People tend to either love or loathe poses like Pigeon. Regardless of which camp you inhabit, keep in mind that Pigeon can help safeguard your precious knees and low back and make myriad poses infinitely more pleasant. Here’s a look at the tremendous benefits of hip openers.
Open hips can mean less back pain. Tight hip flexors pull your pelvis forward and exaggerate the curve in your lower back. Picture your entire pelvis as a bowl of water spilling toward your toes, with the back side of the bowl raised up. When your lumbar becomes shortened, you’re likely to feel compression and discomfort over time. You’ll notice it in your poses, too. If your hip flexors are short in a pose like Warrior I or Camel, your lower back will overdo the arch, and you’ll feel pain. Open hip flexors help bring the pelvis back to neutral and mitigate pain.
Hip openers help your knees. Here’s an example: When your outer hips are relatively open in a pose like Warrior II, you’ll be able to rotate your front thigh out and line up your front knee toward the pinky side of the toes. But if that area is tight, your knee will buckle in toward your big toe, which can strain the inner knee. So if you’re unable to externally rotate the femur bone in the hip socket (which is one result of tight hips), the smaller and more delicate knee joint can become overworked.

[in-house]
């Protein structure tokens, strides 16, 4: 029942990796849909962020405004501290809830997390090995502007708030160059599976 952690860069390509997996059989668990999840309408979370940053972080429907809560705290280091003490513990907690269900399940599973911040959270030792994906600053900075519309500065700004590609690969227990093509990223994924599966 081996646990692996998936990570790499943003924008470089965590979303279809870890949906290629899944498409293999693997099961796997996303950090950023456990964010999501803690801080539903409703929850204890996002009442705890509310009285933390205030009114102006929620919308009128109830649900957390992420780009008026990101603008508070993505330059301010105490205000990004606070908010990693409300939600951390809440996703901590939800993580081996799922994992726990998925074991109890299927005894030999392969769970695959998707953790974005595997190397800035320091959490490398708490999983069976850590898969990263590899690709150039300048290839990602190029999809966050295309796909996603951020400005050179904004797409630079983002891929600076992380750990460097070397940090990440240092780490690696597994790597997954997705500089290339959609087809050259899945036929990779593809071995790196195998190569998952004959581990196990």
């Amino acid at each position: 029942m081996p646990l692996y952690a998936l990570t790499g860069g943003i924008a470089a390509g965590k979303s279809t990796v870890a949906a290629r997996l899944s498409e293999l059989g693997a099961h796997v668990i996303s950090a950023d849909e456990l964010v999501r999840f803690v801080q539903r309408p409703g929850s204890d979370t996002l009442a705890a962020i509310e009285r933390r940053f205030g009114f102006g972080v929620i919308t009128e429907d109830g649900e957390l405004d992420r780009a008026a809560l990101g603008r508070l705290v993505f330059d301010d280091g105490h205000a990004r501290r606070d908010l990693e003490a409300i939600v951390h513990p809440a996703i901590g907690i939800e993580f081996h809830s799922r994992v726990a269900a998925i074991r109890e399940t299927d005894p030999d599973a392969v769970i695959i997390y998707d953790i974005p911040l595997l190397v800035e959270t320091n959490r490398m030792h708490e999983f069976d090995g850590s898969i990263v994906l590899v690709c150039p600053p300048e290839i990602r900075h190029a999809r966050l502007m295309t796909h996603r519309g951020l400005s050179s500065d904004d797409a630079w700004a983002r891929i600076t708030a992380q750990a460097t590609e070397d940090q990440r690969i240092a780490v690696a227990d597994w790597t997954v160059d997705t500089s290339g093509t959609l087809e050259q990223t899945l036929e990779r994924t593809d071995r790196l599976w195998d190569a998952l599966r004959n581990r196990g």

The hip is a ball-and-socket joint constructed for movement in a whole slew of directions, including rotation (as opposed to the knee, which is a hinge joint that it is supposed to bend and extend but not rotate). The great thing about Pigeon is that if you practice it on both sides, you get flexion and extension of your knees and your hips. The added bonus is that you get external rotation of the femur in your hip socket, too. Barring injury, it’s a good idea to regularly take your joints through their full range of motion in your yoga practice—you’ll move through your daily life with more ease.